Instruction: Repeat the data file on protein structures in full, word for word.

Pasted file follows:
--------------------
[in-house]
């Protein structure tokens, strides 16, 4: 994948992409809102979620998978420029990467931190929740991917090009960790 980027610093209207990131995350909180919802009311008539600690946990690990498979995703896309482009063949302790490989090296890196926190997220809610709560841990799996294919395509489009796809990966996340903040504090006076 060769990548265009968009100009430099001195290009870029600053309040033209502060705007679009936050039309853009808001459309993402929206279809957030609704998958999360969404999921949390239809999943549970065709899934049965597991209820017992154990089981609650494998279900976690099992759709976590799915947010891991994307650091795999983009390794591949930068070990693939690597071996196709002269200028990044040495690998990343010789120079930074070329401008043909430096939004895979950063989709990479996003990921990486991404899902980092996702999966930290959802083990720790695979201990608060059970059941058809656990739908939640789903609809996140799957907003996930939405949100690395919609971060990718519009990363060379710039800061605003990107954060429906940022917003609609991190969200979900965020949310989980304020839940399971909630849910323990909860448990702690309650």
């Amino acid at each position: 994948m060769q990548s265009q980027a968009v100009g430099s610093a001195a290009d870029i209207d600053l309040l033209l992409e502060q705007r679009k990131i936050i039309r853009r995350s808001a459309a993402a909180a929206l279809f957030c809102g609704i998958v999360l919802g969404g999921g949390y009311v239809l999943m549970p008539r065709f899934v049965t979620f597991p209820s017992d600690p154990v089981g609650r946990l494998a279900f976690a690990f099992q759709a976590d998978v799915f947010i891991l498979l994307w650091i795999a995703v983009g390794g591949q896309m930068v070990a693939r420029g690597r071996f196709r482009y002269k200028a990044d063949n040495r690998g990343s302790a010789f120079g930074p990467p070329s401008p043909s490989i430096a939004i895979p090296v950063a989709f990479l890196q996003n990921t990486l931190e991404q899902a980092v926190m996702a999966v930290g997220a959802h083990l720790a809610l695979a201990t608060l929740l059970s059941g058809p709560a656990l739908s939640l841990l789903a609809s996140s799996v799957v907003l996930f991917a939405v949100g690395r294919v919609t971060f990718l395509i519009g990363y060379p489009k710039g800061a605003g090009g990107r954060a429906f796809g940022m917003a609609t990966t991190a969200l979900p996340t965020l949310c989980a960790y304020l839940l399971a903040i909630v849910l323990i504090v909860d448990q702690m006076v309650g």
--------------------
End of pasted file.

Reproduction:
[in-house]
């Protein structure tokens, strides 16, 4: 994948992409809102979620998978420029990467931190929740991917090009960790 980027610093209207990131995350909180919802009311008539600690946990690990498979995703896309482009063949302790490989090296890196926190997220809610709560841990799996294919395509489009796809990966996340903040504090006076 060769990548265009968009100009430099001195290009870029600053309040033209502060705007679009936050039309853009808001459309993402929206279809957030609704998958999360969404999921949390239809999943549970065709899934049965597991209820017992154990089981609650494998279900976690099992759709976590799915947010891991994307650091795999983009390794591949930068070990693939690597071996196709002269200028990044040495690998990343010789120079930074070329401008043909430096939004895979950063989709990479996003990921990486991404899902980092996702999966930290959802083990720790695979201990608060059970059941058809656990739908939640789903609809996140799957907003996930939405949100690395919609971060990718519009990363060379710039800061605003990107954060429906940022917003609609991190969200979900965020949310989980304020839940399971909630849910323990909860448990702690309650």
């Amino acid at each position: 994948m060769q990548s265009q980027a968009v100009g430099s610093a001195a290009d870029i209207d600053l309040l033209l992409e502060q705007r679009k990131i936050i039309r853009r995350s808001a459309a993402a909180a929206l279809f957030c809102g609704i998958v999360l919802g969404g999921g949390y009311v239809l999943m549970p008539r065709f899934v049965t979620f597991p209820s017992d600690p154990v089981g609650r946990l494998a279900f976690a690990f099992q759709a976590d998978v799915f947010i891991l498979l994307w650091i795999a995703v983009g390794g591949q896309m930068v070990a693939r420029g690597r071996f196709r482009y002269k200028a990044d063949n040495r690998g990343s302790a010789f120079g930074p990467p070329s401008p043909s490989i430096a939004i895979p090296v950063a989709f990479l890196q996003n990921t990486l931190e991404q899902a980092v926190m996702a999966v930290g997220a959802h083990l720790a809610l695979a201990t608060l929740l059970s059941g058809p709560a656990l739908s939640l841990l789903a609809s996140s799996v799957v907003l996930f991917a939405v949100g690395r294919v919609t971060f990718l395509i519009g990363y060379p489009k710039g800061a605003g090009g990107r954060a429906f796809g940022m917003a609609t990966t991190a969200l979900p996340t965020l949310c989980a960790y304020l839940l399971a903040i909630v849910l323990i504090v909860d448990q702690m006076v309650g």